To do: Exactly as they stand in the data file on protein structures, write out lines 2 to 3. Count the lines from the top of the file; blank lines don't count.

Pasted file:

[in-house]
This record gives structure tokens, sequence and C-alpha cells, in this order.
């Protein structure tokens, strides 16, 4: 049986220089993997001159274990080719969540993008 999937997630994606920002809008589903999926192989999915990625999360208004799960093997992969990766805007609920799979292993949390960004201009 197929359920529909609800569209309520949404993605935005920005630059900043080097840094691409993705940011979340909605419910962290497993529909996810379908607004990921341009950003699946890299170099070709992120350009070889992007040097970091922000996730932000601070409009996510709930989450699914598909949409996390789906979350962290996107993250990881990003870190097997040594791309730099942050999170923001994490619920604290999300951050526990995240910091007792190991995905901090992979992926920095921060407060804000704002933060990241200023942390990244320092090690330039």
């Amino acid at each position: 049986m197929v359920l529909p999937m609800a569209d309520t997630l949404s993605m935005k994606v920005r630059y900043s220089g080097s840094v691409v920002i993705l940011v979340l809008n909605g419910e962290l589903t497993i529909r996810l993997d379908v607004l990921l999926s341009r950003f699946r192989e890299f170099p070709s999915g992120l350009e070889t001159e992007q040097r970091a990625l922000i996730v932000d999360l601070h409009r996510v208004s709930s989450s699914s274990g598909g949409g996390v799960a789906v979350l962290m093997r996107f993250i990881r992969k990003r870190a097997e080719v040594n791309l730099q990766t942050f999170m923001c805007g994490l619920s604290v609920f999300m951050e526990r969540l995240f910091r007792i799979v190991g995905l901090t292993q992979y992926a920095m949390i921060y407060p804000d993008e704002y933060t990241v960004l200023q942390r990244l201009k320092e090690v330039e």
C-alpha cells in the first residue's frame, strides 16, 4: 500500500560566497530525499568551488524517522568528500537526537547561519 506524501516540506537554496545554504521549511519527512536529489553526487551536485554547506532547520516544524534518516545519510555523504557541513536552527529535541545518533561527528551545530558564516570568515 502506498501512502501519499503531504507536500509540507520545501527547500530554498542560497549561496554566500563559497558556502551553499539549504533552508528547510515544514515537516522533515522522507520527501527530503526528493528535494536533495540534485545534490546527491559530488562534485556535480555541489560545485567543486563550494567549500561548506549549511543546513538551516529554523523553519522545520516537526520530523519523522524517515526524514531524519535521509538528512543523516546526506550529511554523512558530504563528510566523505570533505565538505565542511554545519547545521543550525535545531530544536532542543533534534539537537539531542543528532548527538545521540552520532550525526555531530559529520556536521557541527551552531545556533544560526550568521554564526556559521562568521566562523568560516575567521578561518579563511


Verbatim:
This record gives structure tokens, sequence and C-alpha cells, in this order.
């Protein structure tokens, strides 16, 4: 049986220089993997001159274990080719969540993008 999937997630994606920002809008589903999926192989999915990625999360208004799960093997992969990766805007609920799979292993949390960004201009 197929359920529909609800569209309520949404993605935005920005630059900043080097840094691409993705940011979340909605419910962290497993529909996810379908607004990921341009950003699946890299170099070709992120350009070889992007040097970091922000996730932000601070409009996510709930989450699914598909949409996390789906979350962290996107993250990881990003870190097997040594791309730099942050999170923001994490619920604290999300951050526990995240910091007792190991995905901090992979992926920095921060407060804000704002933060990241200023942390990244320092090690330039």